One of my favourite moments came in Act 4, scene 2, when Murderer 1 – played brilliantly by Arya Barlow (who will, I hope, have a starring role in a future production; she’s certainly got an abundance of talent) – said to Macduff’s doomed son, ‘What, you egg? Young fry of treachery!’ before dispatching him to the Great Yonder.
The following minutes, during which little one (played so well by Phoebe Holder) tried to wake his murdered mother, were among the most poignant in the production, and made me well up when first I saw it.
There was much to admire in this production. ‘Macbeth’ is a demanding, and in many ways difficult, play, and for a group of relatively youthful actors, and a new group to boot, to take on this challenge was impressive, to say the least.
The eponymous lead was played, with great confidence and panache, by Stephen Cole and he and his wife, Sandra Cole, who played Lady Macbeth, worked extremely well and effectively together. Who could forget the moments when she leads him, with a slight pressure of finger on chin, to his conscience’s demise?Who, indeed, could forget Sandra’s excellent portrayal of the troubled Lady in extremis, or her harrowing screams as death finally claimed her?
Sandra and Krissy Elliott, as witches, provided great variety and contrast: The one, clad in sumptuous red velvet, and with lovely dark hair loose like a cloak; the other garbed in scarlet, festooned with jewels and a splendidly rich and scary source of Macbeth’s apparations. Their cauldron scene was wonderfully atmospheric – and I am sure one or two audience members covertly gave way to a kit-inspection to make sure they still had all their bits after the spell had been wound up!
Lysah Hughesman, as Hecate, was decidedly sinister and ominous, exuding a quiet menace which, I am sure, had the witches checking their recent list of misdeeds with anxious eyes!
B.M. Crowley, in his role as Macduff, was superb. He managed to hold his Scottish accent throughout, was powerful and masterful as a stage presence – and, I felt, showed the range of Macduff’s emotions very well. His lament, upon receiving the news of the murder of, ‘…all my pretty chickens and their dam in one fell swoop?’ was heartrending and his bellow of angry despair, in ‘I shall do so: But I must also feel it as a man!’ was one of the most powerful moments in the play.
The use of real tree branches for the Birnam Wood scene was excellent, and, along with the blowing of the horn, very evocative. When the soldiers marched in from the back of the hall, I could feel the hairs on the back of my neck standing up.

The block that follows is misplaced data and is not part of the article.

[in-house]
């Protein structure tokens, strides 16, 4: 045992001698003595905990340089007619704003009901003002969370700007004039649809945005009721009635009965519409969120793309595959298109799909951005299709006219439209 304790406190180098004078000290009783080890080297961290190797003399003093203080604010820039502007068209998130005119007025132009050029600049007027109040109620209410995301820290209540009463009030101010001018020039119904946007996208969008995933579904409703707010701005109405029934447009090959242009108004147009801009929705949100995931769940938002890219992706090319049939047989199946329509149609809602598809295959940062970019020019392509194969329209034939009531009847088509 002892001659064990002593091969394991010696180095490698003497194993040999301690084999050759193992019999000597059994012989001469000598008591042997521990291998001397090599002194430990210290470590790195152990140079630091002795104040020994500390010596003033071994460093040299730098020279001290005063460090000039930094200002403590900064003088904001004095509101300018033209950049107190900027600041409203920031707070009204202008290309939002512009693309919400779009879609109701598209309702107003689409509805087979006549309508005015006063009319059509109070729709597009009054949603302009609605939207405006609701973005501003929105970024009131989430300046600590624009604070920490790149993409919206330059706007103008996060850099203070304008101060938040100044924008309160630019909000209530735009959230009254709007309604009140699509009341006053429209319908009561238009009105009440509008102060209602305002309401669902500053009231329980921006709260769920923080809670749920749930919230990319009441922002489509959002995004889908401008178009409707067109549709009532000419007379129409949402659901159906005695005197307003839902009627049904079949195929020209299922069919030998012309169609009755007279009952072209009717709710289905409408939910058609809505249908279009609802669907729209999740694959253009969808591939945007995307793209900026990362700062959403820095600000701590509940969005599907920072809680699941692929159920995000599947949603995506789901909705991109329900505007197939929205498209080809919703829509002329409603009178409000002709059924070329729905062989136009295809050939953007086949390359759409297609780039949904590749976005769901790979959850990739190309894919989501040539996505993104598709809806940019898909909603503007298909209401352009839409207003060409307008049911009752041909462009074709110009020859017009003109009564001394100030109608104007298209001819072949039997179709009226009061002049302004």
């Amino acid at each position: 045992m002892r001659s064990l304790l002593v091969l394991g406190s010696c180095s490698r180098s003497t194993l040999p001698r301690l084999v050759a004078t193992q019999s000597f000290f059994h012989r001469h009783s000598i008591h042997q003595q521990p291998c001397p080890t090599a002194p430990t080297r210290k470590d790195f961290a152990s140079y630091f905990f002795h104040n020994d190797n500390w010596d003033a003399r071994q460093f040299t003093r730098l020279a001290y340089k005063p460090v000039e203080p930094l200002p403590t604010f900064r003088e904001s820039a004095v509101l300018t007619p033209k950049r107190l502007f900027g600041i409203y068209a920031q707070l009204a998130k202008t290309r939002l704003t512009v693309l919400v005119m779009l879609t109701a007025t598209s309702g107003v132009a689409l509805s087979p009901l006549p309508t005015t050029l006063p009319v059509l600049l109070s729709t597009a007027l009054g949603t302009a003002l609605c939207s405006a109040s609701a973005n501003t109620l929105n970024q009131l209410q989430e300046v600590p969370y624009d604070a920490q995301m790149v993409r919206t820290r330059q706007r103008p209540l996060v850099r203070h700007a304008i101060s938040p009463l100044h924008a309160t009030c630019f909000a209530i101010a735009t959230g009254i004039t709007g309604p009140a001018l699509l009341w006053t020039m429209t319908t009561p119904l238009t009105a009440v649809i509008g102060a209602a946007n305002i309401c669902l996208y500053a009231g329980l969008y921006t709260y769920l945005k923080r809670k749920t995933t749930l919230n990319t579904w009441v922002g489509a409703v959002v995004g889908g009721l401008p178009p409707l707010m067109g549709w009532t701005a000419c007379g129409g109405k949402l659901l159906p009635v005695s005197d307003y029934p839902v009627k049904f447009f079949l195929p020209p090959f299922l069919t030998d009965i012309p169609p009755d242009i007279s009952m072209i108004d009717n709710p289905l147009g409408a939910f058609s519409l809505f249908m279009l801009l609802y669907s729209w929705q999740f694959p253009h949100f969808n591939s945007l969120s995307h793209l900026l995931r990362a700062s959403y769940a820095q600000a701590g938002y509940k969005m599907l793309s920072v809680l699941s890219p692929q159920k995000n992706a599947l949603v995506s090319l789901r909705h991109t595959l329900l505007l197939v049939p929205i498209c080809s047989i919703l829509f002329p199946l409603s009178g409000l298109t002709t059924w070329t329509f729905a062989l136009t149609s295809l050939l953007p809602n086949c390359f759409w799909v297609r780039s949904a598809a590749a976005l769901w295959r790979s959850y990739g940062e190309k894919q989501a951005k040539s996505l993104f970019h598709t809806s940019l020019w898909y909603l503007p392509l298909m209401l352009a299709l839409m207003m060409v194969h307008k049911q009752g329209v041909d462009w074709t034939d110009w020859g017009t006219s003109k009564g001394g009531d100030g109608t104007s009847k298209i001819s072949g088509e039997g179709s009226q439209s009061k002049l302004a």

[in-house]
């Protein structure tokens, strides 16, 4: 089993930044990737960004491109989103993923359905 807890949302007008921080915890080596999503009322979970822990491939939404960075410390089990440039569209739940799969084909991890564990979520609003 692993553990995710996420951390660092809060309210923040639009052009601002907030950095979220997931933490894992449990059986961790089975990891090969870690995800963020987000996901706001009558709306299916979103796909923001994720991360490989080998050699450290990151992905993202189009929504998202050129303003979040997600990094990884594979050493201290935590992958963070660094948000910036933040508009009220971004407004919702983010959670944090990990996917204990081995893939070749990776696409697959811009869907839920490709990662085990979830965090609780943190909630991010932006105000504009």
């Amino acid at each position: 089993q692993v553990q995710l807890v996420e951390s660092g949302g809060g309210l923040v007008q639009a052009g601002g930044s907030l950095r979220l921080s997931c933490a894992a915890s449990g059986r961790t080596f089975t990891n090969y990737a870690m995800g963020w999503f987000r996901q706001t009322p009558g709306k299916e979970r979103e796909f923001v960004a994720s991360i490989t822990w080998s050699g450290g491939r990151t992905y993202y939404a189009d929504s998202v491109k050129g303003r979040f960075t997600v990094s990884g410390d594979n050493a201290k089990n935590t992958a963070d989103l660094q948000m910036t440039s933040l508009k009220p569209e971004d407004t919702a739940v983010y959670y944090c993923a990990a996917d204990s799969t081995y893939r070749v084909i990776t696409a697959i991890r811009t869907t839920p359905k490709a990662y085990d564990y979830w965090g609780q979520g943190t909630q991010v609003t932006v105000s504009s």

I very much liked the use of colours in this version of the play: White for good, black for bad and red for those who were neither one nor t’other. It was very clever the way characters gradually added an item of darkness to their originally light attire.
Ross Bambrey, as Banquo, was most impressive, and his death scene beautifully choreographed and very disturbing to watch. As the ghost, he was truly creepy, the red cloak adding a macabre element to the secne.
Ross, a trained stuntman (among many other talents), was responsible for all the fighting scenes in the play – and their brilliant smoothness and verisimilitude pays tribute to his skill.
Ronan Crowley (no relation!) was wonderful as the elided Lord Rangus, and genuinely scary as Murderer 2. Ronan has an excellent stage presence, a great clear speaking voice and a real talent for altering his characters by clever and subtle use of body language.
Jon Coyne, who played Malcolm, was extremely impressive too. His interactions with Macduff were particularly well done and, as one of the only unambiguously good characters, his white clothing, and aura, made him stand out.
Kaiden Blakely, as the Drunken Porter, was hilarious – and his costume absolutely splendid!
Barry Koppe was wonderfully regal as King Duncan – and made a terrific (and inadvertently very funny) Old Man in the grey head and facial forestation!
Other lords – played by Christopher Markwick-Staff, Rhiannon Mayatt (who also played Donalbain) and Francis Oliver – added their acting expertise to the whole most satisfactorily.
Finally, I cannot leave the acting side without mentioning the wonderful Sebastian Elliott-Foster who made his stage debut as Seyton, and who, by the end of the show, knew everyone’s lines (or so I am reliably informed).
Backstage crew and helpers – Jemm Bolton, Steve, Maureen Scott and John Moore – were greatly appreciated.
Brad (B.M.Crowley) directed with enormous patience, kindness, firmness and vision.
All in all, a very good, if dark, night’s entertainment – and a fine showcase for some of Glastonbury’s thespian talent!
NB: I will add more recent photos as and when I can get hold of them!